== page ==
Snacks: Tea/ coffee with biscuits (Masala Chai/ tea is preferred).

Dinner: A light dinner consisting of curried vegetables and chapathis,  with one or two non-vegetarian dishes.


TIPS: How to Deliver Quality Food Service

  1. Offer Indian dishes on menus or buffets (especially breakfast and dinner) and use spices in the food.
  2. Include vegetarian Indian cuisines as a part of your offering, or provide information on where this is available near your product (particularly Jain vegetarian dishes).
  3. The preparation of vegetarian dishes with separate kitchenware/ utensils and/ or an Indian chef are unique selling points for your product.

Service needs

Welcoming Indian travelers with a traditional greeting will create a lasting impression. Greet travelers by saying “Namaste” (pronounced na-mahs-tey) with your palms joined and fingers pointing up.

India has many festivals throughout the year and recognizing an important religious festival will be appreciated by travelers. Festivals in India are a time for families to get together and many families will often travel overseas on holidays during this time. Some of the popular religious festivals in India include: Makarsankranth (January), Holi (March), Onam (September), Durga Puja (September/ October), Dussehra (October) and Diwali (October/ November).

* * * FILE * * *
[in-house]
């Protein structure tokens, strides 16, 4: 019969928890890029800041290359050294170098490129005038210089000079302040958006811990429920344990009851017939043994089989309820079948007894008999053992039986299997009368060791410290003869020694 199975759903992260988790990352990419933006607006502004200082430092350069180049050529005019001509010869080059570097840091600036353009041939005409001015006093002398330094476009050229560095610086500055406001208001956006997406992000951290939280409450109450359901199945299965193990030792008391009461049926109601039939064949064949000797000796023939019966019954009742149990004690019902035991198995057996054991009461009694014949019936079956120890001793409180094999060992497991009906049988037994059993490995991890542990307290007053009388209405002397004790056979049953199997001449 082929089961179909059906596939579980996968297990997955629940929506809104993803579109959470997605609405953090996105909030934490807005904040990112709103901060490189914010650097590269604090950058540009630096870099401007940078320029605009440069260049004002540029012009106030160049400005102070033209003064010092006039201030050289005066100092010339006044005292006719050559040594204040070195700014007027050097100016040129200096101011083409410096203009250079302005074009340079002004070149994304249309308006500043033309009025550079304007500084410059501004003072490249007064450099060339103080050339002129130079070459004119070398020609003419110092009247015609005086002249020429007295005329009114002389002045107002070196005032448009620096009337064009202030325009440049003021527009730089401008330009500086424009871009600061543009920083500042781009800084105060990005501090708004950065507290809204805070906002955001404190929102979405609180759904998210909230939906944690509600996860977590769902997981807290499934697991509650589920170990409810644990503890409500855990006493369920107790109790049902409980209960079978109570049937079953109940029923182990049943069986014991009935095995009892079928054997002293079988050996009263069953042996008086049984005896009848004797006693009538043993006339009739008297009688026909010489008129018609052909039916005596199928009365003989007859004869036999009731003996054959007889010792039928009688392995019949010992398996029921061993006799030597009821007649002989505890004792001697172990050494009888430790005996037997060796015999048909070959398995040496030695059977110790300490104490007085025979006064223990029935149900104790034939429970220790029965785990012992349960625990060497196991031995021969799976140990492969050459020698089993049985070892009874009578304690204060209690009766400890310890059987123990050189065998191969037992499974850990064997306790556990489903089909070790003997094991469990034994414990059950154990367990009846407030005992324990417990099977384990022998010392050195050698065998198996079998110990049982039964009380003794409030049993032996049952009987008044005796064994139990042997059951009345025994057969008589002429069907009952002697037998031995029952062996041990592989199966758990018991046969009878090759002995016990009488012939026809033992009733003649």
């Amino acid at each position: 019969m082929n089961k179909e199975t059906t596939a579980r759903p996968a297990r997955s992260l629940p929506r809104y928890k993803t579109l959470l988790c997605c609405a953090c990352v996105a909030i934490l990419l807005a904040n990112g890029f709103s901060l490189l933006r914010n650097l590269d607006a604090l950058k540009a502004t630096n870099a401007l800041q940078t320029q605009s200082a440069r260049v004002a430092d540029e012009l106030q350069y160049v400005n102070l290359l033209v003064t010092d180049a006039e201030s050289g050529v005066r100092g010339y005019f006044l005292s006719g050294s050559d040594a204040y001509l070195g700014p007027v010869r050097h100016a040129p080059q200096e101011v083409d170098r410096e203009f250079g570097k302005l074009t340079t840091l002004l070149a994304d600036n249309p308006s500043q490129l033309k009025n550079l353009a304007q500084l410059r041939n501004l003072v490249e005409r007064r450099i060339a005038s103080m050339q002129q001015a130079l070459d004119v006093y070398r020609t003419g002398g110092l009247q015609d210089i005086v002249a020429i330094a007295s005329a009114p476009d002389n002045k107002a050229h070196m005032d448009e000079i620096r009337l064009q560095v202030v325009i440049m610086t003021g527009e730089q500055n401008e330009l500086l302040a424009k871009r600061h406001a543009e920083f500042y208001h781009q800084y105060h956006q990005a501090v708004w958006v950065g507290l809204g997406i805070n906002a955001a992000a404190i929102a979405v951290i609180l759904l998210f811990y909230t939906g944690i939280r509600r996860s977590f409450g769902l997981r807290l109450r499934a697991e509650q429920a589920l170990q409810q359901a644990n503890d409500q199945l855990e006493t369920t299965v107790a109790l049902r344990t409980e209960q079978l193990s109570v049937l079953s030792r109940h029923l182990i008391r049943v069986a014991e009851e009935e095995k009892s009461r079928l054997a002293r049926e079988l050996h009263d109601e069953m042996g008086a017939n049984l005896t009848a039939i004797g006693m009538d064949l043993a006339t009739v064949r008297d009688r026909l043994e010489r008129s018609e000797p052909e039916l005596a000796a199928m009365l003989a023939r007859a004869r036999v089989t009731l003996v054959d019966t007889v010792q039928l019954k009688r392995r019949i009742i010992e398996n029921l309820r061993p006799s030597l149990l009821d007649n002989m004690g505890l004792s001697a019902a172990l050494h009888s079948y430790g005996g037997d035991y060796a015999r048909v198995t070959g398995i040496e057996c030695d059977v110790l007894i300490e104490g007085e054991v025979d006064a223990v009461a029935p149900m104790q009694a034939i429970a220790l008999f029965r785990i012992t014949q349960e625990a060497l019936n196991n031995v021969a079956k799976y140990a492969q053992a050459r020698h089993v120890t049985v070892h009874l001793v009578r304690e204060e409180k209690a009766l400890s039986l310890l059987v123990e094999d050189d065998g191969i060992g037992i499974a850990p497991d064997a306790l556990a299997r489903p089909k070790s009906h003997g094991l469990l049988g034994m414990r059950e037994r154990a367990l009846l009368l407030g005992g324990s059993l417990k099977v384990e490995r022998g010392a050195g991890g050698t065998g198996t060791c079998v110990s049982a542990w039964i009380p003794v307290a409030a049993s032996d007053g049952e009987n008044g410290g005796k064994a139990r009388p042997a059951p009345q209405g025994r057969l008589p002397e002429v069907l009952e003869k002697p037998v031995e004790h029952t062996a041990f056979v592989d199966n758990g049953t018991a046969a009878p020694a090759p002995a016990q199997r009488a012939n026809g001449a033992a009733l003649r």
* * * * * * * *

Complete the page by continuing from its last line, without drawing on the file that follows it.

In terms of service needs, Indian travelers prefer flexibility in schedules/ itineraries. Where strict schedules need to be adhered to it is advisable to remind travelers to be on time. Asking travelers to be ready early is a way to address this. All key information on products or services should be provided in English or Hindi language.


TIPS: How to Suffice Service Needs

  1. Use the ‘Namaste’ greeting.
  2. Recognize India’s religious festivals with themed products, excursions, itineraries etc.
  3. If punctuality is a concern, ask travelers to be ready at least 30 minute before the intended departure/ check-out time.
  4. Provide information on your product in-language or provide Hindi speaking guides.
  5. Ensure service staff are familiar with the needs of Indian travelers.



Indian travelers love to shop. They are among the world’s highest-spending globetrotters. Their spending power has been estimated to be four times that of the Chinese. In fact, most Indian business or visiting friends and families trips include leisure and shopping components, and nearly half of all Indians who venture abroad do so to shop with almost 75 per cent buying branded duty-free goods.